Alexander Nevsky

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Alexander Nevsky (Russian: About this sound Алекса́ндр Яросла́вич Не́вский​ , Aleksandr Yaroslavich Nevskij; pronounced [ɐlʲɪˈksandr jɪrɐˈslavʲɪtɕ ˈnʲɛfskʲɪj]; 30 May 1220 – 14 November 1263, proclaimed "Saint"of the Russian Orthodox Church by Metropolite Macariy in 1547 [1] ) was the Prince of Novgorod and Grand Duke of Vladimir during some of the most trying times in the city's history. Commonly regarded as the key figure of medieval Rus, Alexander was the grandson of Vsevolod the Big Nest and rose to legendary status on account of his military victories over the German and Swedish invaders while employing collaborationist policies towards the powerful Golden Horde.

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Great victories

From Tales of the Life and Courage of the Pious and Great Prince Alexander found in the Second Pskovian Chronicle, circa 1260–1280, comes one of the first known references to the Great Prince:

"By the will of God, prince Alexander was born from the charitable, people-loving, and meek the Great Prince Yaroslav, and his mother was Theodosia. As it was told by the prophet Isaiah: 'Thus sayeth the Lord: I appoint the princes because they are sacred and I direct them.' "... He was taller than others and his voice reached the people as a trumpet, and his face was like the face of Joseph, whom the Egyptian Pharaoh placed as next to the king after him of Egypt. His power was a part of the power of Samson and God gave him the wisdom of Solomon ... this Prince Alexander: he used to defeat but was never defeated ..."[2]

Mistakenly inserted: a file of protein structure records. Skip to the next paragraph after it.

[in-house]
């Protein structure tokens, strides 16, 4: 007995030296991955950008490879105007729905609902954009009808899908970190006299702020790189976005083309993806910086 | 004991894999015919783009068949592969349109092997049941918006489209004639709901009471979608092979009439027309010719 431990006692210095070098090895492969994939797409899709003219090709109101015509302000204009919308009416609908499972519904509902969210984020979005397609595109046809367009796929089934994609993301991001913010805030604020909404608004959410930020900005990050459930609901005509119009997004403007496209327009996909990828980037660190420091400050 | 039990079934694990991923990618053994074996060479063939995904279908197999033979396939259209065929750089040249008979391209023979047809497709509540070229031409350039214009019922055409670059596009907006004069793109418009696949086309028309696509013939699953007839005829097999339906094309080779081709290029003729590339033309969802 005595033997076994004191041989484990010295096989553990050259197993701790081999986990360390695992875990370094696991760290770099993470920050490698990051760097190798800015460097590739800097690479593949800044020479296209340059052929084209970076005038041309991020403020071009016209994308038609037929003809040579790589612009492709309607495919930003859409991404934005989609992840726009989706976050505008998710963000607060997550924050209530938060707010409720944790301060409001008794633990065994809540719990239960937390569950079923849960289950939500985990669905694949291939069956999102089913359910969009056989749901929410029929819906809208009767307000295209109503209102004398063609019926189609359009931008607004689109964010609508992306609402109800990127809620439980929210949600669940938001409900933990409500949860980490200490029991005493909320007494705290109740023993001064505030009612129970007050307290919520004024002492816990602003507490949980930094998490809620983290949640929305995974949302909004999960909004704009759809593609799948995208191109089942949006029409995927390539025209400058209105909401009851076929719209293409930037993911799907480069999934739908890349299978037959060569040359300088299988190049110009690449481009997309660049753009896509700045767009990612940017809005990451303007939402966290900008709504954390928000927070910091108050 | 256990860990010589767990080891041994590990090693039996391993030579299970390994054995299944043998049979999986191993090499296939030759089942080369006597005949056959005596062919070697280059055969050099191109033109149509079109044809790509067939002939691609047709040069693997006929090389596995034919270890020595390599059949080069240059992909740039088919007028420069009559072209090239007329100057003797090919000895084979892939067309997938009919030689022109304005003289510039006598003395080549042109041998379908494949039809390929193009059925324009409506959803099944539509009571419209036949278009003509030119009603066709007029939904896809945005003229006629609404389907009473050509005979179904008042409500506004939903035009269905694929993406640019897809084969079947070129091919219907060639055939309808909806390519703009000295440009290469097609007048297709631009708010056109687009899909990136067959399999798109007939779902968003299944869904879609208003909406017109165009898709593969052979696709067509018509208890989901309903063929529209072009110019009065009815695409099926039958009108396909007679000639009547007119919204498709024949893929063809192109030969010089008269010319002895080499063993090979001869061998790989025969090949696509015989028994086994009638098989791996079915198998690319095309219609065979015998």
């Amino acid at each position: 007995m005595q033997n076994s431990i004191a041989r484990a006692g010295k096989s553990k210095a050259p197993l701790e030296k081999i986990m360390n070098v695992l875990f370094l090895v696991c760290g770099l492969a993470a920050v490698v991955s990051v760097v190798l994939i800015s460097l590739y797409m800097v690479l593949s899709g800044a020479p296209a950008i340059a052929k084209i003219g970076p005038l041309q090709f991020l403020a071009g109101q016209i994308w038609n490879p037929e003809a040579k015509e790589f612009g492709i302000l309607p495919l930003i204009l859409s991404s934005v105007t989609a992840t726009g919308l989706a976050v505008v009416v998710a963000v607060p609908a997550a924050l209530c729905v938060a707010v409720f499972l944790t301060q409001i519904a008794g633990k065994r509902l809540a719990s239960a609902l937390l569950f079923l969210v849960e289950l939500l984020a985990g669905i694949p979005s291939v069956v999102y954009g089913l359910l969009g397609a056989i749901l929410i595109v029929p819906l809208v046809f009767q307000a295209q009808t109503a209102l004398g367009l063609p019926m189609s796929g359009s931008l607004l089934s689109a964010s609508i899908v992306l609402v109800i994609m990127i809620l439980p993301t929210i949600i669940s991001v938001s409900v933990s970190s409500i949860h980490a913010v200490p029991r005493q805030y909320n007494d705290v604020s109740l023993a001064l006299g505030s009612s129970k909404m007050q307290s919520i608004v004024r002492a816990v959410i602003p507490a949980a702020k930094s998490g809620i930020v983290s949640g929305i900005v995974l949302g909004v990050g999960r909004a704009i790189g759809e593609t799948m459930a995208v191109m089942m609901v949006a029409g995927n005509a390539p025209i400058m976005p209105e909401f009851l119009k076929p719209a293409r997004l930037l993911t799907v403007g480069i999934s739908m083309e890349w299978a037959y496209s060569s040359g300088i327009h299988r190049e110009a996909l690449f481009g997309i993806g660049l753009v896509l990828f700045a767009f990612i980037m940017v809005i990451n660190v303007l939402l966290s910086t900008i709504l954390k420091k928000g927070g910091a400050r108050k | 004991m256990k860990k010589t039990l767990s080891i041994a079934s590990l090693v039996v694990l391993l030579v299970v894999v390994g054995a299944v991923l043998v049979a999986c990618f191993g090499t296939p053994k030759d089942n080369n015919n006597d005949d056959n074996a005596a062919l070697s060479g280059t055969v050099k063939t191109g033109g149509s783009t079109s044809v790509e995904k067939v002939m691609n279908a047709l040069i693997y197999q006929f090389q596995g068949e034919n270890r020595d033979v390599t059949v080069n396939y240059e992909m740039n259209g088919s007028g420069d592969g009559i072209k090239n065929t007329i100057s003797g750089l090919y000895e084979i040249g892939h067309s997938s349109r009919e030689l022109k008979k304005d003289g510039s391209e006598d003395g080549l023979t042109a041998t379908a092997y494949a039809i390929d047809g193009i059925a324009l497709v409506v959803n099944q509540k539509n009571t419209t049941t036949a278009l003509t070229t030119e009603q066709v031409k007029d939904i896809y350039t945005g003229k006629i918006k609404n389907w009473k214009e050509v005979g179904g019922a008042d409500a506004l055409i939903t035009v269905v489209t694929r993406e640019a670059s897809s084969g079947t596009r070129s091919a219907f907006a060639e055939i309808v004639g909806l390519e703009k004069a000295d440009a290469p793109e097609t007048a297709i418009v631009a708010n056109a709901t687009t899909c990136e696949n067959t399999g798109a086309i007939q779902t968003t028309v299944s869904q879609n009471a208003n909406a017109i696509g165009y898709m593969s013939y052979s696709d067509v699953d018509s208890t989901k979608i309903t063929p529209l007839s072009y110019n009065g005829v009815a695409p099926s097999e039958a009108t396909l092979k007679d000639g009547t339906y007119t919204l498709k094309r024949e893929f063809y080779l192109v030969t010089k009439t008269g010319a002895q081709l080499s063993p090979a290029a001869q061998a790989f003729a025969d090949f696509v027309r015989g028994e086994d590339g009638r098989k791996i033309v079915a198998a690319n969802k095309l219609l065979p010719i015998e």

Born in Pereslavl-Zalessky, Alexander was the fourth son of Prince Yaroslav Vsevolodovich and seemed to have no chance of claiming the throne of Vladimir. In 1236, however, he was summoned by the Novgorodians to become kniaz' (or prince) of Novgorod and, as their military leader, to defend their northwest lands from Swedish,German and Muslim invaders. After the Swedish army had landed at the confluence of the rivers Izhora and Neva, Alexander and his small army suddenly attacked the Swedes on 15 July 1240 and defeated them. The Neva battle of 1240 saved Rus' from a full-scale enemy invasion from the North. Because of this battle, 19-year-old Alexander was given the sobriquet "Nevsky" (which means of Neva). This victory, coming just three years after the disastrous Mongol invasion of Rus, strengthened Nevsky’s political influence, but at the same time it worsened his relations with the boyars. He would soon have to leave Novgorod because of this conflict.

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